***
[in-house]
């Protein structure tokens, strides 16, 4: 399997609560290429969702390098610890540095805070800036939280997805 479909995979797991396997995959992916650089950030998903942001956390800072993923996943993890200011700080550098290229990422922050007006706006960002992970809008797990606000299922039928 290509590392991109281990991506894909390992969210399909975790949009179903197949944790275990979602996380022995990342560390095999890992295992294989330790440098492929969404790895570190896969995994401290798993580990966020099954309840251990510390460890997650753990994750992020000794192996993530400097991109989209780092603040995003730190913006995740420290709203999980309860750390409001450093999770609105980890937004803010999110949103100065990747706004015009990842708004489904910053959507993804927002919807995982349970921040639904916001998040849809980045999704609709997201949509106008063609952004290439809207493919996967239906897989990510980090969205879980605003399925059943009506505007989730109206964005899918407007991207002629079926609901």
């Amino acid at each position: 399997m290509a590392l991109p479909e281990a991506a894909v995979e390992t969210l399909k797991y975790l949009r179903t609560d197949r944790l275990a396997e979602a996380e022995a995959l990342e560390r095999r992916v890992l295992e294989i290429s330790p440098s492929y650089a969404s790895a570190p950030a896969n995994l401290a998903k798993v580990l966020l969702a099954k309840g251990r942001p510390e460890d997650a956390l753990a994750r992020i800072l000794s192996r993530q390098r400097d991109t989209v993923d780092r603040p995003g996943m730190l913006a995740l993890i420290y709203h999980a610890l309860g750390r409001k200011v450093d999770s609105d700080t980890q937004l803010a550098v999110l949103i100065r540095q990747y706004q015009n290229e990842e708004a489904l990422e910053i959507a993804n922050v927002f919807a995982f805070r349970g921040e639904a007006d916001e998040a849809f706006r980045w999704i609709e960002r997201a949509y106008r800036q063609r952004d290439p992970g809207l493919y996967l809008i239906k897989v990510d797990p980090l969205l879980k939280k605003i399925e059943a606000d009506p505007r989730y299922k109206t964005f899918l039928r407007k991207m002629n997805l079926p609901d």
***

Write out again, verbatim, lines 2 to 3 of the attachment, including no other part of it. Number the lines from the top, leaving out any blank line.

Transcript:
């Protein structure tokens, strides 16, 4: 399997609560290429969702390098610890540095805070800036939280997805 479909995979797991396997995959992916650089950030998903942001956390800072993923996943993890200011700080550098290229990422922050007006706006960002992970809008797990606000299922039928 290509590392991109281990991506894909390992969210399909975790949009179903197949944790275990979602996380022995990342560390095999890992295992294989330790440098492929969404790895570190896969995994401290798993580990966020099954309840251990510390460890997650753990994750992020000794192996993530400097991109989209780092603040995003730190913006995740420290709203999980309860750390409001450093999770609105980890937004803010999110949103100065990747706004015009990842708004489904910053959507993804927002919807995982349970921040639904916001998040849809980045999704609709997201949509106008063609952004290439809207493919996967239906897989990510980090969205879980605003399925059943009506505007989730109206964005899918407007991207002629079926609901």
């Amino acid at each position: 399997m290509a590392l991109p479909e281990a991506a894909v995979e390992t969210l399909k797991y975790l949009r179903t609560d197949r944790l275990a396997e979602a996380e022995a995959l990342e560390r095999r992916v890992l295992e294989i290429s330790p440098s492929y650089a969404s790895a570190p950030a896969n995994l401290a998903k798993v580990l966020l969702a099954k309840g251990r942001p510390e460890d997650a956390l753990a994750r992020i800072l000794s192996r993530q390098r400097d991109t989209v993923d780092r603040p995003g996943m730190l913006a995740l993890i420290y709203h999980a610890l309860g750390r409001k200011v450093d999770s609105d700080t980890q937004l803010a550098v999110l949103i100065r540095q990747y706004q015009n290229e990842e708004a489904l990422e910053i959507a993804n922050v927002f919807a995982f805070r349970g921040e639904a007006d916001e998040a849809f706006r980045w999704i609709e960002r997201a949509y106008r800036q063609r952004d290439p992970g809207l493919y996967l809008i239906k897989v990510d797990p980090l969205l879980k939280k605003i399925e059943a606000d009506p505007r989730y299922k109206t964005f899918l039928r407007k991207m002629n997805l079926p609901d």